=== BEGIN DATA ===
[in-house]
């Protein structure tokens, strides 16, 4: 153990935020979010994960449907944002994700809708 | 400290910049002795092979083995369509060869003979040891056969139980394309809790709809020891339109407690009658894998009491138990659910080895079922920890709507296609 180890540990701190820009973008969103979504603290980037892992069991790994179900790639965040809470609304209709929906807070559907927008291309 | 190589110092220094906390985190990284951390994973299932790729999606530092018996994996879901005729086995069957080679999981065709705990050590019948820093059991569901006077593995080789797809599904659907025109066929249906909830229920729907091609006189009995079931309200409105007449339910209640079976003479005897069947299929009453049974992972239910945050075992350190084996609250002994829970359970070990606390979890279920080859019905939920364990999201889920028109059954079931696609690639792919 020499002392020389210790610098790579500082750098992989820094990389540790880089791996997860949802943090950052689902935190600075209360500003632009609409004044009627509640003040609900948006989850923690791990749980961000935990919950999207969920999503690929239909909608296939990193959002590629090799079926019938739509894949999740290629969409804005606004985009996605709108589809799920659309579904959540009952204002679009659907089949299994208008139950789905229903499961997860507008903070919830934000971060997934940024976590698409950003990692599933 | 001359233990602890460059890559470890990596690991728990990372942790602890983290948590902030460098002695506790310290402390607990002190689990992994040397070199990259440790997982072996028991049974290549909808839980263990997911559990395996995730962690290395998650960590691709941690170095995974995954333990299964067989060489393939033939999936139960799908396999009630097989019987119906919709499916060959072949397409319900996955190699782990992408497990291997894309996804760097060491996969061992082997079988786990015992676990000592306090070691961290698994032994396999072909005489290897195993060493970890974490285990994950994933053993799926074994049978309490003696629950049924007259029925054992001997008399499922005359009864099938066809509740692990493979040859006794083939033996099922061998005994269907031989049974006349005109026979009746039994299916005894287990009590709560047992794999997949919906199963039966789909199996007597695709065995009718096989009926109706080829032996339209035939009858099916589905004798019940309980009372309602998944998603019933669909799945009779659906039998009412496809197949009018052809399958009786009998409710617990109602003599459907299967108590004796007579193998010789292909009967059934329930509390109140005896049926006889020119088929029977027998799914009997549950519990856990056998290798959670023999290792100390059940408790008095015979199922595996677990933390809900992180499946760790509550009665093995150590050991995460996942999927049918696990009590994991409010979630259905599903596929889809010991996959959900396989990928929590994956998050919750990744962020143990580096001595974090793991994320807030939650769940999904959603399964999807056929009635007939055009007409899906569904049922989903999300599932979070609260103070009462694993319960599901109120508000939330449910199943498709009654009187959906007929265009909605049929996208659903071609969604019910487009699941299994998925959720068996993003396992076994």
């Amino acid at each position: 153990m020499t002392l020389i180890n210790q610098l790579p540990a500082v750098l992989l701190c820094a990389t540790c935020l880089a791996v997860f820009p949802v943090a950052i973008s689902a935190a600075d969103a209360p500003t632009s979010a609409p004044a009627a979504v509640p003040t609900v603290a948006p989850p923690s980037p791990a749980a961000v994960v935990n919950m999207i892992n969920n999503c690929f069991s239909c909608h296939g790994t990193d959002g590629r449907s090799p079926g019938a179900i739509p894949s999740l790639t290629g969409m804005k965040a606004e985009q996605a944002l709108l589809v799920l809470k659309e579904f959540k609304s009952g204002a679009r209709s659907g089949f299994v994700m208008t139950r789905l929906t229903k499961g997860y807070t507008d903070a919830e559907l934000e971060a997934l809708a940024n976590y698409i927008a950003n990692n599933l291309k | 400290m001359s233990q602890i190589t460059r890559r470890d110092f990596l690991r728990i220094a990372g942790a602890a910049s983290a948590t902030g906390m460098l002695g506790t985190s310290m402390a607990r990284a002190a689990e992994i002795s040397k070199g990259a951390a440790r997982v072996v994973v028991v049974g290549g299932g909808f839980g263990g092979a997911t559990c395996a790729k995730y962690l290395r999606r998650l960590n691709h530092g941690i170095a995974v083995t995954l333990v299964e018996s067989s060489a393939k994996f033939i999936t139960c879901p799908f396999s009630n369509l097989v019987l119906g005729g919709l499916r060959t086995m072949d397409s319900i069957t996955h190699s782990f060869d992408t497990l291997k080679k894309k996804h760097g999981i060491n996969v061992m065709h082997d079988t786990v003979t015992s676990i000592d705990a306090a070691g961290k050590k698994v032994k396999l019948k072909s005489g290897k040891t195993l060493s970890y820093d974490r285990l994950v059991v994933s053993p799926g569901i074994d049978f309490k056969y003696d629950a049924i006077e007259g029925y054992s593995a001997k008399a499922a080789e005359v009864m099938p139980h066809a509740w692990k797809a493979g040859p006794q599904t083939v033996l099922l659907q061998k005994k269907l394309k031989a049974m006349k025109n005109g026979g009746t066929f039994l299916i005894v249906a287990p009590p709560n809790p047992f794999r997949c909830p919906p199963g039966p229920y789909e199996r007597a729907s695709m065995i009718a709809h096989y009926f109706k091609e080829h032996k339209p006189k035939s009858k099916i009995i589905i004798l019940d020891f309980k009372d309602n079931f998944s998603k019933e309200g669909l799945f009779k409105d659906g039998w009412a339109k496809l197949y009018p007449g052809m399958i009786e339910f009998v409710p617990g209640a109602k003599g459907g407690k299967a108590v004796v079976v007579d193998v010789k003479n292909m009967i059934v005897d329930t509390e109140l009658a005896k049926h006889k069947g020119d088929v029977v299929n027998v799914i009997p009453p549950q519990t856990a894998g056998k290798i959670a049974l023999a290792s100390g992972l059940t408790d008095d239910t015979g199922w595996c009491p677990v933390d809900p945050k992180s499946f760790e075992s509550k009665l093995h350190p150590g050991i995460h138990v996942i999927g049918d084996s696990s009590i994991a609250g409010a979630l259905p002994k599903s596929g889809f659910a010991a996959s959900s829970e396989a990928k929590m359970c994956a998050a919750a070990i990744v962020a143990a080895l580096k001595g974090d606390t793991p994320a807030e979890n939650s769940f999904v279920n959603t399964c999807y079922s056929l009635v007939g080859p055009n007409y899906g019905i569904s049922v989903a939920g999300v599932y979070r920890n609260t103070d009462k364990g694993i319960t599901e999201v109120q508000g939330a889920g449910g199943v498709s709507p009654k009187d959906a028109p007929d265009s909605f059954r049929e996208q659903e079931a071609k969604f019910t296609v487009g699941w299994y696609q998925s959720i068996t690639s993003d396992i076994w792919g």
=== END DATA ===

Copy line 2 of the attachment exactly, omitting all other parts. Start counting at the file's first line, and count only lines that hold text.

């Protein structure tokens, strides 16, 4: 153990935020979010994960449907944002994700809708 | 400290910049002795092979083995369509060869003979040891056969139980394309809790709809020891339109407690009658894998009491138990659910080895079922920890709507296609 180890540990701190820009973008969103979504603290980037892992069991790994179900790639965040809470609304209709929906807070559907927008291309 | 190589110092220094906390985190990284951390994973299932790729999606530092018996994996879901005729086995069957080679999981065709705990050590019948820093059991569901006077593995080789797809599904659907025109066929249906909830229920729907091609006189009995079931309200409105007449339910209640079976003479005897069947299929009453049974992972239910945050075992350190084996609250002994829970359970070990606390979890279920080859019905939920364990999201889920028109059954079931696609690639792919 020499002392020389210790610098790579500082750098992989820094990389540790880089791996997860949802943090950052689902935190600075209360500003632009609409004044009627509640003040609900948006989850923690791990749980961000935990919950999207969920999503690929239909909608296939990193959002590629090799079926019938739509894949999740290629969409804005606004985009996605709108589809799920659309579904959540009952204002679009659907089949299994208008139950789905229903499961997860507008903070919830934000971060997934940024976590698409950003990692599933 | 001359233990602890460059890559470890990596690991728990990372942790602890983290948590902030460098002695506790310290402390607990002190689990992994040397070199990259440790997982072996028991049974290549909808839980263990997911559990395996995730962690290395998650960590691709941690170095995974995954333990299964067989060489393939033939999936139960799908396999009630097989019987119906919709499916060959072949397409319900996955190699782990992408497990291997894309996804760097060491996969061992082997079988786990015992676990000592306090070691961290698994032994396999072909005489290897195993060493970890974490285990994950994933053993799926074994049978309490003696629950049924007259029925054992001997008399499922005359009864099938066809509740692990493979040859006794083939033996099922061998005994269907031989049974006349005109026979009746039994299916005894287990009590709560047992794999997949919906199963039966789909199996007597695709065995009718096989009926109706080829032996339209035939009858099916589905004798019940309980009372309602998944998603019933669909799945009779659906039998009412496809197949009018052809399958009786009998409710617990109602003599459907299967108590004796007579193998010789292909009967059934329930509390109140005896049926006889020119088929029977027998799914009997549950519990856990056998290798959670023999290792100390059940408790008095015979199922595996677990933390809900992180499946760790509550009665093995150590050991995460996942999927049918696990009590994991409010979630259905599903596929889809010991996959959900396989990928929590994956998050919750990744962020143990580096001595974090793991994320807030939650769940999904959603399964999807056929009635007939055009007409899906569904049922989903999300599932979070609260103070009462694993319960599901109120508000939330449910199943498709009654009187959906007929265009909605049929996208659903071609969604019910487009699941299994998925959720068996993003396992076994």